Outsource whenever practical and possible
Dropbox utilises amazon s3 data hosting services adhering to the “rent-a-server” model. This strategic move allows them to concentrate on what they do best, seamless integration with other programs without suffering the expense involved with establishing a physical data bank.
Provide outsource infrastructure, function, and expertise

Dropbox is a popular choice for infrastructure outsourcing, and its easy integration over almost any platform is particularly enticing to business ensuring adoption costs are low. Real time file synchronisation for all business team members, excellent reliability and backup offerings, as well as mobile access to files at all times makes it a perfect fit for many organisations.

Scale your pricing and revenue models

Dropbox caters for almost any type of user. They offer anyone a basic 2GB account, but offer extra storage space to those who refer the service to their friends, or purchase certain products or services. Recently, connecting the latest Samsung Galaxy to Dropbox via their application resulted in 50GB of bonus space. The high end of the market is also catered for offering businesses and large organisations a range of services for greater amounts of data with flexible pricing options.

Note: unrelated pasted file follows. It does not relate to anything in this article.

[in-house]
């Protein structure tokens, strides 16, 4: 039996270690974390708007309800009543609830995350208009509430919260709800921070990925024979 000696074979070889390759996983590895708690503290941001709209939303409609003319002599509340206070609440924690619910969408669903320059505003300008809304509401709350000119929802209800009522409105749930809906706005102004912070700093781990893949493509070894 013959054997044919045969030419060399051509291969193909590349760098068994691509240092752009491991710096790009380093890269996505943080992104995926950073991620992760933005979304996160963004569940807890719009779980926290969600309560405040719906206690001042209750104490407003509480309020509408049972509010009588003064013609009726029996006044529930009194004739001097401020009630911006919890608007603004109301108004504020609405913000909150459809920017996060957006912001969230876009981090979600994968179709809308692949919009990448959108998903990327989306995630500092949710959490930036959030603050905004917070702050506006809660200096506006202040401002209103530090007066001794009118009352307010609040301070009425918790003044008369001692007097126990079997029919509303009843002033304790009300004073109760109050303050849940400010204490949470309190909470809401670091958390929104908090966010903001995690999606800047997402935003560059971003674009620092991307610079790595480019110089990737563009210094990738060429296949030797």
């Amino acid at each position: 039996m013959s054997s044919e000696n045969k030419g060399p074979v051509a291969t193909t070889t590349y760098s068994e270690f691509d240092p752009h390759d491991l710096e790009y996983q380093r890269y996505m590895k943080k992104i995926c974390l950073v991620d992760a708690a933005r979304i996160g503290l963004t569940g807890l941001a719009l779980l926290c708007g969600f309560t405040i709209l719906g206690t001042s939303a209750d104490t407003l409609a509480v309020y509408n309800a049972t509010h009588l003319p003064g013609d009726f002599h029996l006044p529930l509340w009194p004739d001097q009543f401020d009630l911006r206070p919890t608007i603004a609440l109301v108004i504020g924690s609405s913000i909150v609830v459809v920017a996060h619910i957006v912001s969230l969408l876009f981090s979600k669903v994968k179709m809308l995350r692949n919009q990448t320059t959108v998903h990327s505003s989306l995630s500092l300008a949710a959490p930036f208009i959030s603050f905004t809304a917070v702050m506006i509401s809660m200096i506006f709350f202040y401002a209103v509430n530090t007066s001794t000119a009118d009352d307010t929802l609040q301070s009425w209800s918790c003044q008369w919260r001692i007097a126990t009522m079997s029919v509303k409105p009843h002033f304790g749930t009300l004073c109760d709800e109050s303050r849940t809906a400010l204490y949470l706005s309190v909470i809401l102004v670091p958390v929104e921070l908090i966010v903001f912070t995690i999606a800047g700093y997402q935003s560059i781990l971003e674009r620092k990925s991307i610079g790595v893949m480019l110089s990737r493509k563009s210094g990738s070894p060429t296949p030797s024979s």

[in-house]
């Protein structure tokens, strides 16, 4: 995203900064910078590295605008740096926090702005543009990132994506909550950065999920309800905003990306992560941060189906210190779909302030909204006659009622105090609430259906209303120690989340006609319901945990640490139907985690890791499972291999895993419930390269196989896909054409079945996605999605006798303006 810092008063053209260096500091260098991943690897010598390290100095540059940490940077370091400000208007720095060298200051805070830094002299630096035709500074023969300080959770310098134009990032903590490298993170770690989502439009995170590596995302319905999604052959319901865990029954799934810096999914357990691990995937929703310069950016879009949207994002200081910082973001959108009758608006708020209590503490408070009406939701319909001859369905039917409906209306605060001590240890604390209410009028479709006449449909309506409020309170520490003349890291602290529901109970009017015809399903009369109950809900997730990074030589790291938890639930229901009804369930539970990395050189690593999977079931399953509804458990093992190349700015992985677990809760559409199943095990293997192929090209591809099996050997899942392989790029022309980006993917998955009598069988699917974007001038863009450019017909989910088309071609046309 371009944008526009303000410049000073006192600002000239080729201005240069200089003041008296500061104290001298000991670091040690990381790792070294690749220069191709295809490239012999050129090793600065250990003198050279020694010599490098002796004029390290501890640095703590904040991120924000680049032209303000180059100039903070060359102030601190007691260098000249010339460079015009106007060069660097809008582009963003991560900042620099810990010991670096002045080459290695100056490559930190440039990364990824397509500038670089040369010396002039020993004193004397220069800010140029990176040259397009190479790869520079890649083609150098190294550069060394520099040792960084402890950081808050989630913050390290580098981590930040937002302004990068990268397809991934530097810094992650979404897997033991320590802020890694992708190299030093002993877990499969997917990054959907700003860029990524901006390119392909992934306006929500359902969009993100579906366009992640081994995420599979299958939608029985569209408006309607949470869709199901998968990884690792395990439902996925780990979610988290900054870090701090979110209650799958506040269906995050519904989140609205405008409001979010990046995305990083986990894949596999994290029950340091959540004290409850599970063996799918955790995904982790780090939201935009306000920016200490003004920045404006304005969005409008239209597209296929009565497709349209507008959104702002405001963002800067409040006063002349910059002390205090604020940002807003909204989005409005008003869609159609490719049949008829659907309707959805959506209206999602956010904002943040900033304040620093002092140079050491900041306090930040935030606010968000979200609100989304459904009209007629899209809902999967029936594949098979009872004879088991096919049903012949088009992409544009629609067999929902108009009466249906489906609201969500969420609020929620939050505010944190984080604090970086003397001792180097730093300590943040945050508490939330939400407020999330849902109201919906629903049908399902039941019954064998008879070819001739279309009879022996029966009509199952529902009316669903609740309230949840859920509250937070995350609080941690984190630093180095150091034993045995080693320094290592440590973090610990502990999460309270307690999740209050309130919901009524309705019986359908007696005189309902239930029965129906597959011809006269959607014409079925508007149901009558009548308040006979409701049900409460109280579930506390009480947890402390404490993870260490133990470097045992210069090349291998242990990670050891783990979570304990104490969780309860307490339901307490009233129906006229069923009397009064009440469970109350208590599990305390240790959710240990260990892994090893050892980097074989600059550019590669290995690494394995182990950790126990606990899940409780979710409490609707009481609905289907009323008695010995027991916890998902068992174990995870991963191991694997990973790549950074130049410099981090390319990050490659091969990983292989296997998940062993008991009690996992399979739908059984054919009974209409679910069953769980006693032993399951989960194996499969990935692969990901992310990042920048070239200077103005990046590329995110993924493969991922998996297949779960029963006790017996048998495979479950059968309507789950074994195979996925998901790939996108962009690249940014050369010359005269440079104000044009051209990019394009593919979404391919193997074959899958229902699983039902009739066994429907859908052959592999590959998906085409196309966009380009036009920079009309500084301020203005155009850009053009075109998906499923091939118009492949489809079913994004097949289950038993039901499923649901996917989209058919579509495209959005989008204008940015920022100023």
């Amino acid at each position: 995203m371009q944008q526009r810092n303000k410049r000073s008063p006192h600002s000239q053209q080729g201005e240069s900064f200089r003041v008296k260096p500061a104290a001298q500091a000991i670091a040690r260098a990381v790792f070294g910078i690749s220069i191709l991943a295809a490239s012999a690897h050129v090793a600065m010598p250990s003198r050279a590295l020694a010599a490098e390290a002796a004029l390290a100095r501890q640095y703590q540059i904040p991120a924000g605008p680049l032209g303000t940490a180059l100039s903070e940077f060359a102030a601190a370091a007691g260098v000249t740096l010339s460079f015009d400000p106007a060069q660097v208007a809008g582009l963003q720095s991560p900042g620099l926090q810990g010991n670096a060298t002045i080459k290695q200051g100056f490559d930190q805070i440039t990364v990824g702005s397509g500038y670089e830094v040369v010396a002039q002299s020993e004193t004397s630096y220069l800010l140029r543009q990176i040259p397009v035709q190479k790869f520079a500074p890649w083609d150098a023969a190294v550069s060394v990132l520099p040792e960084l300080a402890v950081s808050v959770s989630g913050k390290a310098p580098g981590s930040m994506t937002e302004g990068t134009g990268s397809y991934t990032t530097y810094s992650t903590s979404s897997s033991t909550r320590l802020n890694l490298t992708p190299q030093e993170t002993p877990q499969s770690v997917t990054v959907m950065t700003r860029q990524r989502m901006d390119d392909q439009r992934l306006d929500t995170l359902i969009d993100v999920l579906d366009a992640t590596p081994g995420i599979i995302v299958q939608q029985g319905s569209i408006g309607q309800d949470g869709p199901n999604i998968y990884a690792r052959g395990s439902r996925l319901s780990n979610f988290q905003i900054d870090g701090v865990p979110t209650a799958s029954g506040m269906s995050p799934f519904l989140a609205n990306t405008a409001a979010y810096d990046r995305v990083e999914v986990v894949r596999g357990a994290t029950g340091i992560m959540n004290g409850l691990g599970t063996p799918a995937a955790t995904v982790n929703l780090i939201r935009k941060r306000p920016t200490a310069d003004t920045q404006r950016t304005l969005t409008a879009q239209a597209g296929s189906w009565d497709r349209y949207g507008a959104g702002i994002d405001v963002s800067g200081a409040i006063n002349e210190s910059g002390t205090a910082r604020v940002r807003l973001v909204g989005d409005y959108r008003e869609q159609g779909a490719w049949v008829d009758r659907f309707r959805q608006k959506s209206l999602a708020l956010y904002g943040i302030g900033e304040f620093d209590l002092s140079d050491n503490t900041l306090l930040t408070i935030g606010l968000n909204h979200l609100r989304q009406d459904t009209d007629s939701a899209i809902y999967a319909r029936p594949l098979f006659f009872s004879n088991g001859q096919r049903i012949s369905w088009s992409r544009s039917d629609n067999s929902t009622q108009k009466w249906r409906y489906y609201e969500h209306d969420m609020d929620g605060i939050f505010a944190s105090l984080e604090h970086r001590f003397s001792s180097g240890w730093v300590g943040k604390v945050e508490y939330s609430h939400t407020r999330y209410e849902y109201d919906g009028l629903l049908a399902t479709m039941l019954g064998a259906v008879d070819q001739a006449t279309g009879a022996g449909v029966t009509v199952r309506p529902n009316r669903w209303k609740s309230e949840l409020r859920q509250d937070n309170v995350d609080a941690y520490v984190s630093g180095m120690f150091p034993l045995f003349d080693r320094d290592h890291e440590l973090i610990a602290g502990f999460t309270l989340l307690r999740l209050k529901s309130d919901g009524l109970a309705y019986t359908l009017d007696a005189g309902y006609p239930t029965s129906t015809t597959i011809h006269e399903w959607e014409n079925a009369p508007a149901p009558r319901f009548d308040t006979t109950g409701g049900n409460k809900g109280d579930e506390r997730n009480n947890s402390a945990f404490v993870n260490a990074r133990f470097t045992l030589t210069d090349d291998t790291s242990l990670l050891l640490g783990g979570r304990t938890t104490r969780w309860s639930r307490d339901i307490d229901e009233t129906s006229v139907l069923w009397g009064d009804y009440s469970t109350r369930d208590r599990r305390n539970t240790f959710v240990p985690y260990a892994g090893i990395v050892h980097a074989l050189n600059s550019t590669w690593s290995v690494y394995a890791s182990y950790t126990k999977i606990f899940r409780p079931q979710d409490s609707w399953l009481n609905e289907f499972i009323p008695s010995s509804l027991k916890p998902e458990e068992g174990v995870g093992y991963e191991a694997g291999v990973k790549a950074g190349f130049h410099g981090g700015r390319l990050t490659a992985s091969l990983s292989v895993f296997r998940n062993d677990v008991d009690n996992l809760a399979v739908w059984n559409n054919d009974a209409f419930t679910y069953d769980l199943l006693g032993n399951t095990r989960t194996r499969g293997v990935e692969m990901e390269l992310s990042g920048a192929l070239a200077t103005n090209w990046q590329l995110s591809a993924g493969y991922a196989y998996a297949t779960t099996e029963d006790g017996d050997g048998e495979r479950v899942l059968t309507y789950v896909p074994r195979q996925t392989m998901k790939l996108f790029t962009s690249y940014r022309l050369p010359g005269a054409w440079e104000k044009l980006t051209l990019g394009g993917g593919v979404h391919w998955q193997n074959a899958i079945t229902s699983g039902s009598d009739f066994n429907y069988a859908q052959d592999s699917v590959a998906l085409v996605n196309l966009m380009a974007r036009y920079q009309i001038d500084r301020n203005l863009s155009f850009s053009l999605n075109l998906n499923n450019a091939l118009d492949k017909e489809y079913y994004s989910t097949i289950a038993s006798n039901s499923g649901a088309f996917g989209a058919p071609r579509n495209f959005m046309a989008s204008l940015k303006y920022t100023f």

Market Virally

There is incentive to use Dropbox almost everywhere and again this is in many ways as a result of its seamless integration with the products and services that matter. Offering users free space through third party programs is a win-win situation. Display a small Dropbox advertisement or integrate a plugin and gain the ability to offer your users storage space through you.